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Breaking Up (With Advisors) Is Hard To Do

Firing an advisor is tough to do but if you want to do the “tough things right” as a farm manager, sometimes you have

to let go of folks who are not giving you the service and quality of work you

need to have a profitable business

I spent time with 70 farmers in Alberta last month who were seeking new ideas on how to do some tough things right, like transferring the farm to the next generation. One of their biggest challenges is finding a financial advisor, tax specialist and legal professional who they can trust. They wonder if they are being well-served by their current team of advisors, as some folks are not getting clear answers to their questions, and sometimes don’t know what questions to ask.

As the song goes, “breaking up is hard to do… and I know, I know that it is true.” I think it’s hard to fire advisors because we all live in small towns, have to drive further for more options and we are a loyal bunch.

Loyalty to a lawyer for three decades without getting an estate settled is not healthy, happy or smart. Sadly, I’m not making up this scenario. I know a farmer who is fighting with a very elderly brother who is executor of the father’s estate, and the farmer still has no clear title to his home yard… after thirty years. Stubborn? No. Just not assertive about firing bad advisors and moving on to a better one.


The question is: how do you find a better one?

I like word of mouth referrals from people I trust. I won’t refer farm clients to financial planners or lawyers unless I am sure of their work.

I belong to the Canadian Association of Farm Advisors. You can find our directory at www.cafanet.comAll across Canada these are the folks who care about farmers and keep up to date. We also talk to each other, so ask us what we have seen in our travels working with clients across the countryside.

You also want to check out designations. CAFA stands for membership in the Canadian Association of Farm Advisors, we have a code of ethics and professional development standards.

Certified Management Accountants (CMAs) are different from Chartered Accountants, and I have worked with folks that hold either of these designations, and they do great work. How big a team of experts is behind your bookkeeper, accountant, coach, financial planner or lawyer?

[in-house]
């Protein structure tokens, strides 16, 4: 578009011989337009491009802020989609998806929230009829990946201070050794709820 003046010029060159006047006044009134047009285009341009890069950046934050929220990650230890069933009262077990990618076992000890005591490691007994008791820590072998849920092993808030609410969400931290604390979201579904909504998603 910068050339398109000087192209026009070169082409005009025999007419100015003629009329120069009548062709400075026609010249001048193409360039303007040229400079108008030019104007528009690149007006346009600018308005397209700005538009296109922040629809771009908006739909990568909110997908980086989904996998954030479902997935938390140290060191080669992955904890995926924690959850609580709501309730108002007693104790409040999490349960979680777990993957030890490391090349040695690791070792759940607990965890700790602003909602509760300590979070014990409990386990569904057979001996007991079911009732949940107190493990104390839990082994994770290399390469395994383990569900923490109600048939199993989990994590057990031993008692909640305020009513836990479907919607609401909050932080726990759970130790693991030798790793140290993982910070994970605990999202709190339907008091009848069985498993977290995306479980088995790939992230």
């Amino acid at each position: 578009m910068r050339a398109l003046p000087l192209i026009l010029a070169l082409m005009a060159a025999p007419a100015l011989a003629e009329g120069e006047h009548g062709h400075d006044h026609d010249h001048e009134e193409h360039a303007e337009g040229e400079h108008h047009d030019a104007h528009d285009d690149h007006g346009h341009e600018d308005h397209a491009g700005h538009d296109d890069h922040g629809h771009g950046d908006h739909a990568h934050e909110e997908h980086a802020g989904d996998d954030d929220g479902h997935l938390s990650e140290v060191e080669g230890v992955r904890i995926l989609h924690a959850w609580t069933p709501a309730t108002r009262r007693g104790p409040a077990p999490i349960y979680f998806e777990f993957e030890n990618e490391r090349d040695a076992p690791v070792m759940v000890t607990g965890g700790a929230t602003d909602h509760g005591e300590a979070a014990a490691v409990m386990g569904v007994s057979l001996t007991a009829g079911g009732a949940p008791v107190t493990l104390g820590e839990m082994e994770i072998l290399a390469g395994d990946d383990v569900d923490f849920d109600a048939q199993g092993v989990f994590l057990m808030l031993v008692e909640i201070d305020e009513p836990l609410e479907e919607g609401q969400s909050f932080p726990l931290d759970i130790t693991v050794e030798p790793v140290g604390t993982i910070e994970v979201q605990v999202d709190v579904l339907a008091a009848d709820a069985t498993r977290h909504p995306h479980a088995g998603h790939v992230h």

Farms are pretty tight with their advisor dollars; they don’t want to be cheated and they want a good return on their fees paid. A woman I spoke to relayed that it was worth it to spend more money for professional advice, she had been “burned” with a lower cost advisor who did not perform well for her farm.

As professionals we don’t want to discredit the work of other professionals, but we do raise “red flags” when clients tell us about exorbitant charges or work that is left undone or not done in a timely fashion.

Ask yourself: Why are your tolerating poor service and performance from your advisors?

I have fired two of my suppliers in the past six months, one with an exit interview and one with a file being pulled to another professional. These are not easy things to do, but if you want to do the “tough things right” as a farm manager, sometimes you have to let go of folks who are not giving you the service and quality of work you need to have a profitable business.

If you have paid a retainer and are locked into a contract that you

want out of, you can work your way out. It might take six months of persistent letter writing, phone calls and deadlines, but it can be done. Google the phrase “how to fire your advisor” and see what tips come up.

Each situation will have its special challenges, and I don’t intend to give you a easy quick fix approach. My intent is to cause you to pause and think about whether or not it is time to change advisors, and seek out expert advisors whose depth of knowledge and experience will support the growth of your business.

Farming is a business, and we need to be profitable with good risk management and very solid written agreements in place. If I had a hundred dollars for every sad story I hear in a year, I could pay lots of advisors a very handsome retainer!


Talk it over with your current advisor and challenge them on the things you think they are weak on. Ask for feedback from the farmers you see making good decisions. Don’t be shy about asking for what you need and challenging the current situation.

Letting go of bad advice is a good thing. You can’t keep pouring your dollars down a drain that is costing your farm money. Be wise. Do your research. Ask lots of deep questions.

We all need to give ourselves permission to let go of advisors that are no longer serving us well. Remember, it’s your farm, your family, your choice.

Now, go and make some good choices.

Elaine Froese is a member of the Canadian

Association of Canadian Advisors and a professional

speaker to farm audiences across Canada.

Visit,email [email protected]or call 1-866-848-8311.

About the author


Elaine Froese is a Manitoba 150 Woman Trailblazer. She is passionate to guide farm families to find harmony through understanding. Her mission is for you to have rich relationships on your farm. Visit to learn more and book her for speaking engagements at



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